Oh, and that if there are any offspring from this relationship, you’ll name your first born for me.
P.S. BP, this post is dedicated to you. Hugs from your non-hugging friend.
Seven years ago today I gave birth–rather a record at my age. It was February 21, 2015, when I welcomed wondermyway into the world. It’s been quite an adventure that we’ve shared together and one of my favorite things to do each year to celebrate is to take a look back.
As I reviewed this past year, the reality hit home. I’ve written less than half the number of posts of any other year. That all boils down to one thing. Time. There’s never enough. Oh, I’ve taken the photos, and had the adventures, but I haven’t made the time to write about all of them. Sometimes, they sit off to the side in my brain and I think I’ll use some of them together in a cumulative post, and there they sit.
That all said, I’ve had more views and visitors this past year than any other. Views = 24,955; Visitors = 16,994. Followers = 701. And over the course of wondermyway’s lifespan, the blog has received 121,765 hits.
An enormous heart-felt thanks to all who have joined me for any or all of these journeys. I get excited to share with you and love hearing from you.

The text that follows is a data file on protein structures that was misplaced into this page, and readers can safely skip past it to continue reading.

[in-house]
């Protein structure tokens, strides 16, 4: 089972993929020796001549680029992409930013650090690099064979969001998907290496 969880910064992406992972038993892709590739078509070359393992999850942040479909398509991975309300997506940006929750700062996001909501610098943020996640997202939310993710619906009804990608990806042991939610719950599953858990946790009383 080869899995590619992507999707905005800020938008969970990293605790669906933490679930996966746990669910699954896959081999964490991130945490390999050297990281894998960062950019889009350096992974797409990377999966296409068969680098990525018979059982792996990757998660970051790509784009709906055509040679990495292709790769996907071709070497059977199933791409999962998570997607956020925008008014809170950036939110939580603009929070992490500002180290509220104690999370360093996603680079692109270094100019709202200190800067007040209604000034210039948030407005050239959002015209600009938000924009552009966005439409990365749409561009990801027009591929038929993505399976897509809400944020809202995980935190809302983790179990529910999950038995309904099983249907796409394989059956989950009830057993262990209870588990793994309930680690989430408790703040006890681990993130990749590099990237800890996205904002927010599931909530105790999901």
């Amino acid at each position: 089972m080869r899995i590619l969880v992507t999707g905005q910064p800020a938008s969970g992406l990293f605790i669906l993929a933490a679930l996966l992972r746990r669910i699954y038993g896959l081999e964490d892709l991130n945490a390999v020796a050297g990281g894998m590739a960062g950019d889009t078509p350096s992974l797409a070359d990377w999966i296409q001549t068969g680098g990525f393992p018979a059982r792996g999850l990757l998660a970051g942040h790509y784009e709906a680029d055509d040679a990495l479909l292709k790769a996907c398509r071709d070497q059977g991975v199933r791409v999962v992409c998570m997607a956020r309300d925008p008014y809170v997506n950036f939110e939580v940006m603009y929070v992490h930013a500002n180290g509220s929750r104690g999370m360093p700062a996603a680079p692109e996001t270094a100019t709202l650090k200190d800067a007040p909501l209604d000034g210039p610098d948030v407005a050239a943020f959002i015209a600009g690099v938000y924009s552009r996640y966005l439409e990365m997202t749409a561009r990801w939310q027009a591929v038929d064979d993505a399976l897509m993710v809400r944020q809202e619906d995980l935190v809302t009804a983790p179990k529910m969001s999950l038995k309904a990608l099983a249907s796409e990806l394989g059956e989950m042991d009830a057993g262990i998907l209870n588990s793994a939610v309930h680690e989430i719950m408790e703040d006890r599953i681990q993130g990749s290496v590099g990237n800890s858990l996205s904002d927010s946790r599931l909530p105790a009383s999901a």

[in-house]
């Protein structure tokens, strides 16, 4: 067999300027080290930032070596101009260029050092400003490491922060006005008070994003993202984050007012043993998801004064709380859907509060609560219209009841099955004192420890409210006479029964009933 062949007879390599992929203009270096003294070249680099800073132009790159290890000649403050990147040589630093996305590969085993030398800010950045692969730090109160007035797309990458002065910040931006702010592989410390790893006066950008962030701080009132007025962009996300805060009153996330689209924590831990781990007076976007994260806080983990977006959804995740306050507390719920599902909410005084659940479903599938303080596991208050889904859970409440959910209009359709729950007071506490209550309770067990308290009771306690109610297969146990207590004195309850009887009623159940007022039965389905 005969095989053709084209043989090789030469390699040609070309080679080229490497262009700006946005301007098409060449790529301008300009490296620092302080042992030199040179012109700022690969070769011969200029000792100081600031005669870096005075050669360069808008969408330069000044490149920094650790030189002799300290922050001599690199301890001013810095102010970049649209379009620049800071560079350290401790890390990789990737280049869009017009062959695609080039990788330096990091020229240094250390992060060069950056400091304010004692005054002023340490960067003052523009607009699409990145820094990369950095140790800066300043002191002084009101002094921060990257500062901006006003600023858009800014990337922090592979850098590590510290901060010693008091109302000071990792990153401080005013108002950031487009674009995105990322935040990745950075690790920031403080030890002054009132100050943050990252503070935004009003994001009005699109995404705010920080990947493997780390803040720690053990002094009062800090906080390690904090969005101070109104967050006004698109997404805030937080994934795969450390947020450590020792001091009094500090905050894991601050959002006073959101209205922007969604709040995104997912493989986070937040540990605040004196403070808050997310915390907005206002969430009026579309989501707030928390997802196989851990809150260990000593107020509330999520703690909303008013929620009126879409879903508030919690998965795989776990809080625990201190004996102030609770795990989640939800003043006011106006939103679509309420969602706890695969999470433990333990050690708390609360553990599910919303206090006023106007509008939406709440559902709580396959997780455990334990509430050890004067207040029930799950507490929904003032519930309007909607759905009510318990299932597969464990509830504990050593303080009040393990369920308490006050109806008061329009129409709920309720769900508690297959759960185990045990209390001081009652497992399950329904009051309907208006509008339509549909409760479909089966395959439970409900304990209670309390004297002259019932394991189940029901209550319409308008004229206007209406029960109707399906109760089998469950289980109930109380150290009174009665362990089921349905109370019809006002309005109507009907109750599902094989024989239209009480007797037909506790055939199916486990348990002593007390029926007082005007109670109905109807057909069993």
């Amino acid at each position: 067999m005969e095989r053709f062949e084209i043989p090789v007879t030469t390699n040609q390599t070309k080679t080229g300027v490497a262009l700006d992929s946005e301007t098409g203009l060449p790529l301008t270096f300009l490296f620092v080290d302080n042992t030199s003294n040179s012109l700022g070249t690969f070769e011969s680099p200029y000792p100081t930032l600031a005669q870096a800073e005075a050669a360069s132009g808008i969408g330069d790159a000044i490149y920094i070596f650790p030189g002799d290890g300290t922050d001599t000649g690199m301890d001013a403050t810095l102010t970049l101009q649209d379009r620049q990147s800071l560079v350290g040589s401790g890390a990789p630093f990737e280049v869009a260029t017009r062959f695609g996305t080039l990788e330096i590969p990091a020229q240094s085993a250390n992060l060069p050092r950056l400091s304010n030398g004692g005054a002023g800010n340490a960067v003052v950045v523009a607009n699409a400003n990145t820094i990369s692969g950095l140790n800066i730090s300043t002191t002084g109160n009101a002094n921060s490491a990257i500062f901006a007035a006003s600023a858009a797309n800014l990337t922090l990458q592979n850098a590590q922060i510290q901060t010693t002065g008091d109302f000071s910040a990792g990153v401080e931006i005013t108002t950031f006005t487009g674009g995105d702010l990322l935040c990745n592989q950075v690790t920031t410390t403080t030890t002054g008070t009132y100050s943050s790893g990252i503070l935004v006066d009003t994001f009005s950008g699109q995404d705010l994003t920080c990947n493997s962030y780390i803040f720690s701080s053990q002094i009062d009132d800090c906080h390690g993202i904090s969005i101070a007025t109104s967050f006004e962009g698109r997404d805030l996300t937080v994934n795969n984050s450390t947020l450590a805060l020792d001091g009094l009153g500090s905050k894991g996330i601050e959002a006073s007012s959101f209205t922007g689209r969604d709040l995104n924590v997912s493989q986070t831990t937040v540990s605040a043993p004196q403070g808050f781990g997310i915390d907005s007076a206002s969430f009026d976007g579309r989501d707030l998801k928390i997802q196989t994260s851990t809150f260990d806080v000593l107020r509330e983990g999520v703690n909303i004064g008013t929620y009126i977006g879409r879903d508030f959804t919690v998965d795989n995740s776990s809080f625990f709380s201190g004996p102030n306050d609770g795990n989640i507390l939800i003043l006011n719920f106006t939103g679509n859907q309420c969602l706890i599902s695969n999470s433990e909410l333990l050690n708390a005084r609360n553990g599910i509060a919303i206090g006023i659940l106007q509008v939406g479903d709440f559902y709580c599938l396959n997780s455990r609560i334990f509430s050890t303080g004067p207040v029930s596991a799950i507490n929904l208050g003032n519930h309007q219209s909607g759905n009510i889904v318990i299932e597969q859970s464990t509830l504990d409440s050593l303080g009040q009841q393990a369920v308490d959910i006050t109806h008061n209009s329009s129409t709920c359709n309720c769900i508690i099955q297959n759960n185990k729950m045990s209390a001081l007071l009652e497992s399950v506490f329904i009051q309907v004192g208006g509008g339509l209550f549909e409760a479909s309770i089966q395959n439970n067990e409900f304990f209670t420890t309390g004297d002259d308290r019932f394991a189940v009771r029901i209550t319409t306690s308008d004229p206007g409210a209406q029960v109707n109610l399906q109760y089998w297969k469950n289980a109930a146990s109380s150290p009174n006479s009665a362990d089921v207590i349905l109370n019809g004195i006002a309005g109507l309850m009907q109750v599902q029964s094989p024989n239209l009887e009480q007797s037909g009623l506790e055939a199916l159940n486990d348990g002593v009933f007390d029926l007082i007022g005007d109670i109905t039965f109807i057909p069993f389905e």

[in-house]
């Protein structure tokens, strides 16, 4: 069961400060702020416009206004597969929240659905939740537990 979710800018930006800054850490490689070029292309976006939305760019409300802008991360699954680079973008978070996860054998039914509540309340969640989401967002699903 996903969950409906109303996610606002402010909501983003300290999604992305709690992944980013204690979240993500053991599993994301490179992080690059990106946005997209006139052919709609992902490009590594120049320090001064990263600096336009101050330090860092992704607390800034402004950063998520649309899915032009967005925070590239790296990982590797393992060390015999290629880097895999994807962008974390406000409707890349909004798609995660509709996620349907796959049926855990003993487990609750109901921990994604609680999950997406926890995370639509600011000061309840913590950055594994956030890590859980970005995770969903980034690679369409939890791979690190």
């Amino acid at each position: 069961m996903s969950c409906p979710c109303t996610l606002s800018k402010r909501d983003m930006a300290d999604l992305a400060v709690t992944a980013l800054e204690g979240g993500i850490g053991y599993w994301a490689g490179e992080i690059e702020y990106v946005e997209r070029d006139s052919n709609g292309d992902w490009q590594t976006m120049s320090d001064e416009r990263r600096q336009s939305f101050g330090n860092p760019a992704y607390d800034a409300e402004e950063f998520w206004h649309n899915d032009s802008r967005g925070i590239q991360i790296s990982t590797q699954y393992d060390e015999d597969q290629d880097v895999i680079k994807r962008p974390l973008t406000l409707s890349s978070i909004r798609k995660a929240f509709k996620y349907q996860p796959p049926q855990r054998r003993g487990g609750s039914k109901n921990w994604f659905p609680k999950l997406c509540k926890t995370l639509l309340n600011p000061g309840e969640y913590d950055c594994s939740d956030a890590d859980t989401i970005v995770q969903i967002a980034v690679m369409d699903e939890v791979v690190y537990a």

In case you are wondering, my guy and I did have a Mondate this afternoon–along Bemis River and then up to Arethusa Falls in Crawford Notch, New Hampshire.
It was here at the falls that we celebrated wondermyway.com with a couple of those Bavarian Haus chocolates we purchased last Monday.
And now for a look at a few excerpts from posts I made during the past year, beginning with March 2021. To read or re-read the entire post, click on the link below each photo.
It took me by surprise, this change of seasons. Somehow I was fooled into thinking winter would hold its grasp for a wee bit longer because I don’t like to let it go.
Even Winter Dark Fireflies, who don’t carry lanterns like their summer cousins, and aren’t even flies as their name suggests (they are beetles), knew what was happening before I did for in their adult form they’d been tucked under bark in recent months, but in a flash are now visible on many a tree trunk as they prepare to mate in a few weeks.